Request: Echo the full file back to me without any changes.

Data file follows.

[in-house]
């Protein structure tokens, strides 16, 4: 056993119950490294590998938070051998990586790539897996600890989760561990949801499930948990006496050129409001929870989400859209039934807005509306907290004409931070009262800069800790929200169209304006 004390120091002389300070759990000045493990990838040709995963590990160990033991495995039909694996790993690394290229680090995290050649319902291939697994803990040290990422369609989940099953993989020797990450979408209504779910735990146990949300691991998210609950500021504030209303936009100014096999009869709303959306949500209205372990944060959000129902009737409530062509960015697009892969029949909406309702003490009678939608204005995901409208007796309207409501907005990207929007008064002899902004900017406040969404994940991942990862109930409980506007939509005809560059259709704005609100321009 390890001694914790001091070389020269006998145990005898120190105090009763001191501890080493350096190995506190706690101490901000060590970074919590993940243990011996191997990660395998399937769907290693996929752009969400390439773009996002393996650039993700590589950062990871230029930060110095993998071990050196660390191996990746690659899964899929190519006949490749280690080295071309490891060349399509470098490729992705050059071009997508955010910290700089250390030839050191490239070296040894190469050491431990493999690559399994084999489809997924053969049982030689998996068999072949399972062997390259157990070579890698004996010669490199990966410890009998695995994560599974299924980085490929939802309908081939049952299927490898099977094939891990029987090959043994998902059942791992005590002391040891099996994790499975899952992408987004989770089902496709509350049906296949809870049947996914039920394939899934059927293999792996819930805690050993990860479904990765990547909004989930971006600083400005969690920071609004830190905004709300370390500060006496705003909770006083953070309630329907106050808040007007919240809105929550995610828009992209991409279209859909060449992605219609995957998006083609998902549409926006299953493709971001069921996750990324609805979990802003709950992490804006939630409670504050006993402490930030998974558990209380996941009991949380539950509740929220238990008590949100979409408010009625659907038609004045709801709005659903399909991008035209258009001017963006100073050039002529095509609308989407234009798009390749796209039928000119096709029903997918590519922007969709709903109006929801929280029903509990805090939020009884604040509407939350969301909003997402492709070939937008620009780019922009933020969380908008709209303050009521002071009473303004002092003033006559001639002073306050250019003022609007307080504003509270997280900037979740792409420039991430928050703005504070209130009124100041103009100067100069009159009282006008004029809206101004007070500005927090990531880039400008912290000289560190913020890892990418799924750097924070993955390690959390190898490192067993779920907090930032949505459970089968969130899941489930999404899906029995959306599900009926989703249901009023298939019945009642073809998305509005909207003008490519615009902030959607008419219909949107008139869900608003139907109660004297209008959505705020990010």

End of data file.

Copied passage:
[in-house]
């Protein structure tokens, strides 16, 4: 056993119950490294590998938070051998990586790539897996600890989760561990949801499930948990006496050129409001929870989400859209039934807005509306907290004409931070009262800069800790929200169209304006 004390120091002389300070759990000045493990990838040709995963590990160990033991495995039909694996790993690394290229680090995290050649319902291939697994803990040290990422369609989940099953993989020797990450979408209504779910735990146990949300691991998210609950500021504030209303936009100014096999009869709303959306949500209205372990944060959000129902009737409530062509960015697009892969029949909406309702003490009678939608204005995901409208007796309207409501907005990207929007008064002899902004900017406040969404994940991942990862109930409980506007939509005809560059259709704005609100321009 390890001694914790001091070389020269006998145990005898120190105090009763001191501890080493350096190995506190706690101490901000060590970074919590993940243990011996191997990660395998399937769907290693996929752009969400390439773009996002393996650039993700590589950062990871230029930060110095993998071990050196660390191996990746690659899964899929190519006949490749280690080295071309490891060349399509470098490729992705050059071009997508955010910290700089250390030839050191490239070296040894190469050491431990493999690559399994084999489809997924053969049982030689998996068999072949399972062997390259157990070579890698004996010669490199990966410890009998695995994560599974299924980085490929939802309908081939049952299927490898099977094939891990029987090959043994998902059942791992005590002391040891099996994790499975899952992408987004989770089902496709509350049906296949809870049947996914039920394939899934059927293999792996819930805690050993990860479904990765990547909004989930971006600083400005969690920071609004830190905004709300370390500060006496705003909770006083953070309630329907106050808040007007919240809105929550995610828009992209991409279209859909060449992605219609995957998006083609998902549409926006299953493709971001069921996750990324609805979990802003709950992490804006939630409670504050006993402490930030998974558990209380996941009991949380539950509740929220238990008590949100979409408010009625659907038609004045709801709005659903399909991008035209258009001017963006100073050039002529095509609308989407234009798009390749796209039928000119096709029903997918590519922007969709709903109006929801929280029903509990805090939020009884604040509407939350969301909003997402492709070939937008620009780019922009933020969380908008709209303050009521002071009473303004002092003033006559001639002073306050250019003022609007307080504003509270997280900037979740792409420039991430928050703005504070209130009124100041103009100067100069009159009282006008004029809206101004007070500005927090990531880039400008912290000289560190913020890892990418799924750097924070993955390690959390190898490192067993779920907090930032949505459970089968969130899941489930999404899906029995959306599900009926989703249901009023298939019945009642073809998305509005909207003008490519615009902030959607008419219909949107008139869900608003139907109660004297209008959505705020990010």